the ceo magazine, corporate fitness,
Joel Vento

We all know that a sedentary lifestyle yields medical challenges like weight gain, heart disease and kidney failure. Did you know, though, how you sit can also jeopardize work performance? Poor posture affects productivity, but by learning how to sit properly, you can boost brain function and accomplish more during the day.

Body Language Affects Mood

The way you sit makes you happy, sad or depressed. It sounds strange, but researchers at Ohio State University found that nodding or shaking your head affects your attitude, even if it’s unintentional.

Erik Peper, a Dutch behavioral scientist also researched this topic. He found two key facts about posture that will help you on the job, today:

1. Sitting straight increases the likelihood that you'll think positively. The next time you struggle with a negative attitude or workplace drama, sit straight. Your mood and mindset will change, allowing you to focus on work and get more done.

2. Skipping during regular breaks increases energy levels, but walking while slouching or slumping drains your energy. During your next break, stand up straight and skip down the hall to the copy room, bathroom or lunchroom. Your co-workers might look at you funny, but you'll face all the projects on your desk with renewed energy.

Posture Affects Hormones

Difficult tasks, hostile clients or boring projects take the fun out of work. However, if any of these productivity killers affects you, use posture to your advantage. Simply stand up and extend your arms and legs. Stretching as tall and wide as possible expresses your power and tells your brain that you're ready to tackle anything.

Researchers at Columbia University and Harvard University concur that posture affects hormones. People who stand in powerful, expansive poses experience decreased cortisol and increased testosterone levels. This hormone combination increases leadership ability and disease resistance. A powerful pose can also help you take risks and land new clients, ask for a raise, or approach a problem resourcefully.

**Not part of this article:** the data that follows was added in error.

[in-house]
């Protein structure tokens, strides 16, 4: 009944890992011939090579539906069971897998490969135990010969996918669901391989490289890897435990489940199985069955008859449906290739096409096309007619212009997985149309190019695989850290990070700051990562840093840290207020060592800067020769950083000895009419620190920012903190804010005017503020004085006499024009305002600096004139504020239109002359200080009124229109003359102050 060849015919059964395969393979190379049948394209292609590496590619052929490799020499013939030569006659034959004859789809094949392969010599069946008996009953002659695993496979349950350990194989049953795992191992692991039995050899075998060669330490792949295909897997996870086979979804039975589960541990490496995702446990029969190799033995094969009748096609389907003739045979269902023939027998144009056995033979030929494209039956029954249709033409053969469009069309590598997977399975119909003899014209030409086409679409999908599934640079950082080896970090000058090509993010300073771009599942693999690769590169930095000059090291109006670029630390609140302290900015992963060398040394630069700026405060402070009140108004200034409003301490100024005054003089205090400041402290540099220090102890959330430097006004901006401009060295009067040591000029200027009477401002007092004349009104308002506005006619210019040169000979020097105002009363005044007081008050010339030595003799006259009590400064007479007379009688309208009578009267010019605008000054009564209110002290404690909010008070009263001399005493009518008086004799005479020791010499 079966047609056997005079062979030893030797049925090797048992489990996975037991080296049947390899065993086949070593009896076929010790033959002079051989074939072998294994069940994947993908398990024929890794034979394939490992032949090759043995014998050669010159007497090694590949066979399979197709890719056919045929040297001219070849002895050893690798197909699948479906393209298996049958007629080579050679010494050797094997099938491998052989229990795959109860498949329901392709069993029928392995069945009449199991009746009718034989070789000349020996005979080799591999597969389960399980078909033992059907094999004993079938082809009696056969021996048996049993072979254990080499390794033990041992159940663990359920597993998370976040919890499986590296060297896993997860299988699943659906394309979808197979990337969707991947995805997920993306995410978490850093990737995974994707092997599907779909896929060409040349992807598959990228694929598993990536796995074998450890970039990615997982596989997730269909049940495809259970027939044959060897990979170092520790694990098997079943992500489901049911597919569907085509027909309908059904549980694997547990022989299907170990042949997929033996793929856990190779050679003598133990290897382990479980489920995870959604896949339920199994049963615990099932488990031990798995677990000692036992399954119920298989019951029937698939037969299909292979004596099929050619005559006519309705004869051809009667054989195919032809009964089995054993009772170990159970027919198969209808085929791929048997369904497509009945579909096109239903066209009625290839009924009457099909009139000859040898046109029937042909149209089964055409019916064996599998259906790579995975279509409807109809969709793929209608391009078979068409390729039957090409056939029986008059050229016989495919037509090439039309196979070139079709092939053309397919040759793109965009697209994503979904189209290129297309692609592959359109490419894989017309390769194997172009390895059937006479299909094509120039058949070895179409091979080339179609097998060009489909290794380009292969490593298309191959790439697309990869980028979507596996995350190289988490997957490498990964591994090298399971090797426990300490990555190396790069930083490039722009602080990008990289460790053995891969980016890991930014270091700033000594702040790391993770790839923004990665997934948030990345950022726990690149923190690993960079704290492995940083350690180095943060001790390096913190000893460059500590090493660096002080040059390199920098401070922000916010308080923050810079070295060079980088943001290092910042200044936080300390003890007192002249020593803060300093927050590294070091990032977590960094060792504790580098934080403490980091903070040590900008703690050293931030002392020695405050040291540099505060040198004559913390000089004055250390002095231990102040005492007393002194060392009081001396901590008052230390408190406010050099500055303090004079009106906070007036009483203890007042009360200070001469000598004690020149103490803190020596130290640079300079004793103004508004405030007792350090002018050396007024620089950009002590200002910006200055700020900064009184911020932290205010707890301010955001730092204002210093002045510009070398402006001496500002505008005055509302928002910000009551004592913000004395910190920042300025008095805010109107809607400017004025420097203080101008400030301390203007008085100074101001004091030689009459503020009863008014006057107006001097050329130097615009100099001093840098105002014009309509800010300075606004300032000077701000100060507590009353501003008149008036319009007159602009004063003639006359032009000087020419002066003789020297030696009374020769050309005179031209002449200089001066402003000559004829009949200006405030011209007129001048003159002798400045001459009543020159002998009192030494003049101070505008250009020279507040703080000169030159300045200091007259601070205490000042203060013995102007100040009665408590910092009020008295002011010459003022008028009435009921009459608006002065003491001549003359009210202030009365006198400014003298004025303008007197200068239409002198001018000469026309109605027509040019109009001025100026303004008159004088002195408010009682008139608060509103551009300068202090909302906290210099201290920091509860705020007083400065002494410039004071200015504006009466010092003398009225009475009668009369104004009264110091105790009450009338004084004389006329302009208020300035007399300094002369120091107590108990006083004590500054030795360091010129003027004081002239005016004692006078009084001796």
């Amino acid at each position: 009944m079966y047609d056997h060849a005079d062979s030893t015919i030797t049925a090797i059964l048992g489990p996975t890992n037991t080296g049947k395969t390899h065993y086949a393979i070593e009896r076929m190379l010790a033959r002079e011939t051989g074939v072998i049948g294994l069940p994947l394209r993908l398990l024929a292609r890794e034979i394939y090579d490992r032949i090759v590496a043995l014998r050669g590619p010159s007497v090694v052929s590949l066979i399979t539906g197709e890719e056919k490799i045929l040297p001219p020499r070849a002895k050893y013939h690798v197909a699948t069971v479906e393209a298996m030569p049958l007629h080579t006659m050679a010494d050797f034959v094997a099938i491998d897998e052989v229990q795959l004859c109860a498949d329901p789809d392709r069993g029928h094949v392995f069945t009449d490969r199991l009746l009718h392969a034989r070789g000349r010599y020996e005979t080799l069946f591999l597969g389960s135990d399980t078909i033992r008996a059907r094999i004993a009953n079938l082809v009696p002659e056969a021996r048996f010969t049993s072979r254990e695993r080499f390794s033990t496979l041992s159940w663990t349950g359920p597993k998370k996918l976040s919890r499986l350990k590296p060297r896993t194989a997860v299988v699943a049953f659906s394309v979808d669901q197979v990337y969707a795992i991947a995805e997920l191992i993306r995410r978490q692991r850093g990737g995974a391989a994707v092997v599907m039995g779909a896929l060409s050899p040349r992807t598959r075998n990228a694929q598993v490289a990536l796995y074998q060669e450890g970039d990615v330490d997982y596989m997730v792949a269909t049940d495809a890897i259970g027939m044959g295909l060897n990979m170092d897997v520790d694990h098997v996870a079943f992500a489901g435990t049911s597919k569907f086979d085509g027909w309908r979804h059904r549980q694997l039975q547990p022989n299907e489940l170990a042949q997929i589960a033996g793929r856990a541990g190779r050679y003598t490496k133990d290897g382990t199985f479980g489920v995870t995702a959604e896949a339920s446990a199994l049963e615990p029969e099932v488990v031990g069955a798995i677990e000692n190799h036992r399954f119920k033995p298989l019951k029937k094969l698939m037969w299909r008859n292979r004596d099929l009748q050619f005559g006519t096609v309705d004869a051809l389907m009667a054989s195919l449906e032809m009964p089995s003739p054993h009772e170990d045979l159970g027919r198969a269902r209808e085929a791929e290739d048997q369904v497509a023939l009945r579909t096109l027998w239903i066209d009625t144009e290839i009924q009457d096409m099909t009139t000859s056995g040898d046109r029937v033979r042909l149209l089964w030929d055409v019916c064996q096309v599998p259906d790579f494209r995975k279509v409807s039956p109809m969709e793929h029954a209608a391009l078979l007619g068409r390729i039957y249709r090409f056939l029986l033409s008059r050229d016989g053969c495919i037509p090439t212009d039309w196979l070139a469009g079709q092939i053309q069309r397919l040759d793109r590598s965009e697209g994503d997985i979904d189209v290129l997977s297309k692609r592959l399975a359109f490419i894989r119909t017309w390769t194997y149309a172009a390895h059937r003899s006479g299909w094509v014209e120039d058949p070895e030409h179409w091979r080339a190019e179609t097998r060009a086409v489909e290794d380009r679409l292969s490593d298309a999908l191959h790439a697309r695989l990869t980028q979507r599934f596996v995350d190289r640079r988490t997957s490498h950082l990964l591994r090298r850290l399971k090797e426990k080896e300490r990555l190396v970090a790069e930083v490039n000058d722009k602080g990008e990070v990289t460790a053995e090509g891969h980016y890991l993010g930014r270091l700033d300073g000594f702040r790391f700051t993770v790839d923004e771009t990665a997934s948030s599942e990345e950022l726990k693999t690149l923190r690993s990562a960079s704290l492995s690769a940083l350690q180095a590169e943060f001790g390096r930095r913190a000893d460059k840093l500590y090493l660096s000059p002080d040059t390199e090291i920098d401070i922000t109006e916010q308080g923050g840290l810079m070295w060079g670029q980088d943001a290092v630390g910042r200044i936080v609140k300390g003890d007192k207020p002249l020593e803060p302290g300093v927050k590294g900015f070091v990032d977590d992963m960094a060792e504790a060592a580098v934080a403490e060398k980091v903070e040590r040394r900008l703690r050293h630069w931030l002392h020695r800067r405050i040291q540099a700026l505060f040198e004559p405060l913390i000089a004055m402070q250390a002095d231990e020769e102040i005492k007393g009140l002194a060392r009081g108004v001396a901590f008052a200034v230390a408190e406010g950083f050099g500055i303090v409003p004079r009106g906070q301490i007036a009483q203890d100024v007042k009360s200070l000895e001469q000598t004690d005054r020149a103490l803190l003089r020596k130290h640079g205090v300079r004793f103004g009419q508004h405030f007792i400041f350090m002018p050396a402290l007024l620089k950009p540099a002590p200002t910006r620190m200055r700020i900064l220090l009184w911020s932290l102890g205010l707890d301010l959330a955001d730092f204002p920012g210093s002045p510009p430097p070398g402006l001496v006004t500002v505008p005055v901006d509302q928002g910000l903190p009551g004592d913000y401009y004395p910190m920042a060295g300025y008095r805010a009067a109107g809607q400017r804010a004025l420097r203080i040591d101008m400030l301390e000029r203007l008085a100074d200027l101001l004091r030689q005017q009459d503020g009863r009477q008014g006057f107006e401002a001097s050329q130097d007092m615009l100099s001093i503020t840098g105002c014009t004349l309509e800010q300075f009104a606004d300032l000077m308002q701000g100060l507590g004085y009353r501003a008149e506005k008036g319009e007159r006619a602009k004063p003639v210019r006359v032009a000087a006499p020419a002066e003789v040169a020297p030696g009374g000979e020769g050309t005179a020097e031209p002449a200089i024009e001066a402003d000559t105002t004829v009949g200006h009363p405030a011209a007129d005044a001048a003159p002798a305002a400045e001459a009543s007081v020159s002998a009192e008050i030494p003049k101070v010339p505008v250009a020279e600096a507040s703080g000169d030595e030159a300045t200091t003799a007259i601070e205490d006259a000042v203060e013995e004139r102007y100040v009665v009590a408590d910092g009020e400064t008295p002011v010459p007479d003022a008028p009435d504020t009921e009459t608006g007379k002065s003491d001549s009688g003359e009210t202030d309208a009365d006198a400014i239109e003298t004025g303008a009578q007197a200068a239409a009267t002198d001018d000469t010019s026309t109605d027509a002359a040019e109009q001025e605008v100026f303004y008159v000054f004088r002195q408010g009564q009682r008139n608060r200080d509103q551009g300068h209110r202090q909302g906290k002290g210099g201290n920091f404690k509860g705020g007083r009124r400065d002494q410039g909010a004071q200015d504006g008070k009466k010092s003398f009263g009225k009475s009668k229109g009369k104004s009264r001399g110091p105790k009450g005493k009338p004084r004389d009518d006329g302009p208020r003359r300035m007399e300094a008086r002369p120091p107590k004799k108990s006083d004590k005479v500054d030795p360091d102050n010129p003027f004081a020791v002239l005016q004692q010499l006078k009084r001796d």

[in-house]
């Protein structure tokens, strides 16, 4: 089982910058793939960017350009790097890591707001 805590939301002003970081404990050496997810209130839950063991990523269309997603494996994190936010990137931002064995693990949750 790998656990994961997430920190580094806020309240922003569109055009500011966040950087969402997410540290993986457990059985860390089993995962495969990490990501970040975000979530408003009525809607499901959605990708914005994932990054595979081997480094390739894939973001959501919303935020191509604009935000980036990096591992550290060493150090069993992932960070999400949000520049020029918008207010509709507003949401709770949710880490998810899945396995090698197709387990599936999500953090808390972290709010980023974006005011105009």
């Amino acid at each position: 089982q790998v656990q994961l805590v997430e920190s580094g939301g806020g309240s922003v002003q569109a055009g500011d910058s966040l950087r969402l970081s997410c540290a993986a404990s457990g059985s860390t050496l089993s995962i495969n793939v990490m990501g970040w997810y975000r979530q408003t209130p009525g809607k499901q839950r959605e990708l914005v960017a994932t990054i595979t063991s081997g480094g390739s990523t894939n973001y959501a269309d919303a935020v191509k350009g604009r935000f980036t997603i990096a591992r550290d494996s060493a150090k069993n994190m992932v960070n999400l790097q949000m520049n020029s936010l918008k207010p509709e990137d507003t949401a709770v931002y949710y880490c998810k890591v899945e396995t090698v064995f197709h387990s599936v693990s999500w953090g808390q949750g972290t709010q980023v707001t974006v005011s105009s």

What does this all mean? When you need to do something you'd rather not do, like start a huge project, call a challenging client, or write a cumbersome report, stand tall or sit straight instead of hunching. Your expansive posture will assist you in doing the tasks that stand between you and success.

Sit the Right Way

Also, be sure to sit in a way that maximizes spine comfort in order to be productive. For optimal output, research suggests setting your chair to recline at a 110 to 130 degree angle from your desk. In addition to productivity, sitting at this angle reduces back strain. Ideally, you're not sitting straight and are also not slumping.

Maintaining a leaned back position at a desk is challenging, though. It's difficult to type, see the computer or talk to customers when you're leaning back. You could end up straining your upper back and shoulders as you work from this position, too, which outweighs the productivity benefits.

That's why some posture experts challenge employees to maintain a neutral pelvic position. While sitting straight in your chair, the spine is aligned and you experience fewer back and muscle aches. That means your mind will be focused on work instead of pain.

Get Moving

To be productive, get moving. Regular movement may provide the same benefits as sitting at a backward angle. To stay moving when your job requires regular sitting, incorporate bursts of physical activity into your daily routine.

At least twice every hour, stand and walk. Move around your office, walk to the break room to refill your water bottle or walk down the hall and back. The break resets your posture and prevents you from sitting in one spot too long.

Ready to be more productive at work? Keep your posture in check and enjoy the many benefits.

About the Author

Joel Vento manages sales and marketing at Concept Seating, a heavy-duty ergonomic chair manufacturer. Concept Seating’s chairs are designed for high-stress work environments in a variety of industries. A Concept Seating employee since 1992, Joel has worked in a variety of departments at the company.

[Image Courtesy: Joe Loong]

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